Characterizing, Assessing, and Improving Healthcare Referral Communication

Author: Adol Esquivel, MD, MS (2008)

Primary Advisor: Kim Dunn, MD, PhD

Committee Members: James P. Turley, PhD, RN; Jiajie Zhang, PhD; Dov Te' eni, PhD

PhD Thesis, The University of Texas School of Health Information Sciences at Houston.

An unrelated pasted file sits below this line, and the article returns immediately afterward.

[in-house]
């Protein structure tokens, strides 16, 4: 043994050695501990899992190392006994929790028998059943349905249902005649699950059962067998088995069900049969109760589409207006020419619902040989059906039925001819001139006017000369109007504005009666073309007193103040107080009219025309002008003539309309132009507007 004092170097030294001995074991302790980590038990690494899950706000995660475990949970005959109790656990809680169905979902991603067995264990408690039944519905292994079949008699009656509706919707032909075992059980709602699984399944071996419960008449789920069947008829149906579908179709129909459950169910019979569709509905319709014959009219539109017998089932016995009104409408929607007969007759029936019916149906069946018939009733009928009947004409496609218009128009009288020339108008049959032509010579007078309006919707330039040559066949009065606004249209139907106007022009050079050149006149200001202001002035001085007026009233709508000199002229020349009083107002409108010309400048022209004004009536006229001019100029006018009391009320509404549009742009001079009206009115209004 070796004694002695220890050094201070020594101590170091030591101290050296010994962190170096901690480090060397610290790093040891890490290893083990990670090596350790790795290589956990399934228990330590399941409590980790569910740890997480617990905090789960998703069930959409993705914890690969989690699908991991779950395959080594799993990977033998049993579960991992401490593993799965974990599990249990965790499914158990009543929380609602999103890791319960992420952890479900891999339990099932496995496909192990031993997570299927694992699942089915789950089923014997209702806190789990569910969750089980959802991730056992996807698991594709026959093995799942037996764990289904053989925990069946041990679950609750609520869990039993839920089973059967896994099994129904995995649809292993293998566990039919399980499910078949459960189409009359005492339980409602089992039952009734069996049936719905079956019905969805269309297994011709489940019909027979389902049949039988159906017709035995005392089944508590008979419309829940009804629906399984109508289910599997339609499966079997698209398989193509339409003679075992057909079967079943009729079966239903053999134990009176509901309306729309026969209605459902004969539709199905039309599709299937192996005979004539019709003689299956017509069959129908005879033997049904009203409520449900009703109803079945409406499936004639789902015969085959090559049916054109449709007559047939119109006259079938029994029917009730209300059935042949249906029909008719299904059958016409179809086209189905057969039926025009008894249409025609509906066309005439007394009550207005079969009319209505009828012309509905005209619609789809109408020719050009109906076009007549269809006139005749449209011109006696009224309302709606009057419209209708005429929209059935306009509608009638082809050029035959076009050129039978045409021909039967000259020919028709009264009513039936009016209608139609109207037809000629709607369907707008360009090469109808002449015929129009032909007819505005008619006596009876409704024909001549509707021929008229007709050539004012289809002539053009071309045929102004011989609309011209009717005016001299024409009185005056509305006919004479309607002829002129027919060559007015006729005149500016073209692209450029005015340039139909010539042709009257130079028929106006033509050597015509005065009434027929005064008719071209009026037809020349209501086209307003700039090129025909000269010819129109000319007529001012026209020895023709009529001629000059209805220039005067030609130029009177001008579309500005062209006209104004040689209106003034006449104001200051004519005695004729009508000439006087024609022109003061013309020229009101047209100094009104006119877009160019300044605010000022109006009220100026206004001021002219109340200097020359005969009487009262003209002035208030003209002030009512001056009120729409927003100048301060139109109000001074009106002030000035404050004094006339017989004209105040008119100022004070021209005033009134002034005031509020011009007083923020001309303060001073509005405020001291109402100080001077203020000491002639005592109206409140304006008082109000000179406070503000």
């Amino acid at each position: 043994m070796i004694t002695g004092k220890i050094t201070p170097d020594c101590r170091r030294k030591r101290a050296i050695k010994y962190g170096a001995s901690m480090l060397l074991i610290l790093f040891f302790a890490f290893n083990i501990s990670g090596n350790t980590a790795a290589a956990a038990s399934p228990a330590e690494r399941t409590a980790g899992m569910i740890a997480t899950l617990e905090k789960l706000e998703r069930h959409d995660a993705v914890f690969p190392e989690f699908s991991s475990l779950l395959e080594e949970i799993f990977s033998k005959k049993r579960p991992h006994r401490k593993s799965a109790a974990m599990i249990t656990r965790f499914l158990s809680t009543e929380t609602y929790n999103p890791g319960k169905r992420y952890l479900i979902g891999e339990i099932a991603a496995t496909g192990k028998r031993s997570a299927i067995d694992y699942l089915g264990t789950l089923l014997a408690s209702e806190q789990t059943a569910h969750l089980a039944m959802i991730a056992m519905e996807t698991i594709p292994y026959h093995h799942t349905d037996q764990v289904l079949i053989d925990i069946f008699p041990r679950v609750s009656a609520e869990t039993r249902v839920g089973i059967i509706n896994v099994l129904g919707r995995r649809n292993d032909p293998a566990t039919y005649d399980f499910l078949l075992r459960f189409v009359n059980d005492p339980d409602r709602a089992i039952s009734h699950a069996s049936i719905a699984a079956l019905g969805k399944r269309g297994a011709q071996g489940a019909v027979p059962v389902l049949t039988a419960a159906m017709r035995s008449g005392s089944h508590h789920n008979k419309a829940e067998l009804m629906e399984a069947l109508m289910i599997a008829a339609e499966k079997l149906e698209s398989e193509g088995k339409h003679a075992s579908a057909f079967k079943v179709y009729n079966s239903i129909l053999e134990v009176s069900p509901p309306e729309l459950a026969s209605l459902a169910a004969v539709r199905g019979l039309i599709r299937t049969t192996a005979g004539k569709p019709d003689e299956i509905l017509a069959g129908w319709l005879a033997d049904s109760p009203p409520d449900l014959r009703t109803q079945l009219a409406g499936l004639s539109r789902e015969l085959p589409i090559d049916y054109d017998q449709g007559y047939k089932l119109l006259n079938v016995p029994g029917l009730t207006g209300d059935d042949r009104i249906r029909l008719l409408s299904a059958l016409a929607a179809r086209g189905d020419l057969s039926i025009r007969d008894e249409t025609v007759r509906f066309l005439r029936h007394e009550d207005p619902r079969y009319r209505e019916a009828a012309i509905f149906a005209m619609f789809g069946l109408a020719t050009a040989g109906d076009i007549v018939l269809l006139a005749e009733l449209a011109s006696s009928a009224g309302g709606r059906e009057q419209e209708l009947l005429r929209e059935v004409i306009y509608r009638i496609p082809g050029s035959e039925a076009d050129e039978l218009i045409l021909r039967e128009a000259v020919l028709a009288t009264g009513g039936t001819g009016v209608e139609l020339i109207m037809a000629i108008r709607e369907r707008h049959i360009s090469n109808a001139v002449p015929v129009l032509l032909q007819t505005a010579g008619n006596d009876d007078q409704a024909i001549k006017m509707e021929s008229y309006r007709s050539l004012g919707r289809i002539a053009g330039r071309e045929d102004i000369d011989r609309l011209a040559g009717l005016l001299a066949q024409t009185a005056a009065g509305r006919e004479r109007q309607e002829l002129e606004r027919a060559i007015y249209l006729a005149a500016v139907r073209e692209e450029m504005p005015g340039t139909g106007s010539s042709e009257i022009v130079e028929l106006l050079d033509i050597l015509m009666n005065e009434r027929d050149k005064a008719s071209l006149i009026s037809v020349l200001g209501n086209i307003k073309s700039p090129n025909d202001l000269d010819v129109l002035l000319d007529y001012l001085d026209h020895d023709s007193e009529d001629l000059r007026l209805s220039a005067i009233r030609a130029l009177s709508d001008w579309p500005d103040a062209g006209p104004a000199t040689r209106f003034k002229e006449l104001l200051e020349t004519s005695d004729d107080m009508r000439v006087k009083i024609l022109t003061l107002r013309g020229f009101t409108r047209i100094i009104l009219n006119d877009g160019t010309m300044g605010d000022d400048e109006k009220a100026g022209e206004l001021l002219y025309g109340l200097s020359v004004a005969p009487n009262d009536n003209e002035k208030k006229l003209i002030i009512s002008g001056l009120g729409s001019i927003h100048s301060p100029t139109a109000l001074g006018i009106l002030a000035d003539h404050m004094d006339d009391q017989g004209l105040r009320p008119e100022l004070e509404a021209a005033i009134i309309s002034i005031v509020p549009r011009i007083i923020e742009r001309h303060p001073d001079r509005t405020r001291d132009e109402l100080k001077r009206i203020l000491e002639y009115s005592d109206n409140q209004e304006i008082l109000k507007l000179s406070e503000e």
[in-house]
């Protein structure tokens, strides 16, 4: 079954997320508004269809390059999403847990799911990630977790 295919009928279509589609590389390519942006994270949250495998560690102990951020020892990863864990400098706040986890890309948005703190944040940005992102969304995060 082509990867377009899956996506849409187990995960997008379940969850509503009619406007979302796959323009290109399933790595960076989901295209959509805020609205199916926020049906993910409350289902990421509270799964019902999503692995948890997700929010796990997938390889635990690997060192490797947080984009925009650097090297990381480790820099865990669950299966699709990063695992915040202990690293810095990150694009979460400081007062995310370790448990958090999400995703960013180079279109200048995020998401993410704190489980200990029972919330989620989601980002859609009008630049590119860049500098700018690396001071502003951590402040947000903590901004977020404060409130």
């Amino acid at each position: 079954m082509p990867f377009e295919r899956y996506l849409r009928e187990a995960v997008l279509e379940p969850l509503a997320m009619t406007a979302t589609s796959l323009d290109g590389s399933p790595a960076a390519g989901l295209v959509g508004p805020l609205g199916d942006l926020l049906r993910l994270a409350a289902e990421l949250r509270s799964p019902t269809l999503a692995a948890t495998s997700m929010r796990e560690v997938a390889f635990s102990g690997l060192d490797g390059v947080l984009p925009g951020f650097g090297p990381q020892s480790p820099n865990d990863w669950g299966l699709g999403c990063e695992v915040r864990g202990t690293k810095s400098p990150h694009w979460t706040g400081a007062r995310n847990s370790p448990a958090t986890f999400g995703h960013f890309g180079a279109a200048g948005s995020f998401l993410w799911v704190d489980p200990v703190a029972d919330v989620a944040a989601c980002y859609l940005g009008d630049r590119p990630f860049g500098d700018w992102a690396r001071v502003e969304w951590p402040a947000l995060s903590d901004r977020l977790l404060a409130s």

A healthcare referral is a common and important component of primary care. Healthcare providers often refer their patients to other services or providers to obtain advice on diagnosis or management, to obtain a specialized procedure, or to obtain a second opinion. Almost a third of all visits to primary care providers in the United States will result in referrals to specialty services. As with other healthcare processes, referrals are susceptible to breakdowns. These breakdowns in the referral process can lead to poor continuity of care, slow diagnostic processes, delays and repetition of tests, patient and provider dissatisfaction, and can lead to a loss of confidence in providers. These facts and the necessity for a deeper understanding of referrals in healthcare served as the motivation to conduct a comprehensive study of referrals. The research began with the real problem and need to understand referral communication as a mean to improve patient care. Despite previous efforts by researchers to explain referrals, the dynamics and interrelations of the variables that influence referrals and the elements that constitute a referral in healthcare, there is not a common, contemporary, and accepted definition of what a referral is in the healthcare context. The research agenda conducted was guided by the urgent need to explore referrals as an abstract concept by: 1) developing a conceptual definition of referrals, and 2) developing a model of referrals, to finally propose a 3) comprehensive research framework. This dissertation has resulted in a standard conceptual definition of referrals and a model of referrals that includes the 12 defining attributes of referrals. In addition a mixed-method framework to evaluate referrals was proposed, which consist of a systematic approach to the study of referrals. And finally a data driven model was developed to predict whether a referral would be approved when reviewed by a specialty service using available variables related to the particular referral process. The three manuscripts included in this dissertation present the basis for studying and assessing referrals using a common framework that should allow an easier comparative research agenda to improve referrals taking into account the context where referrals occur.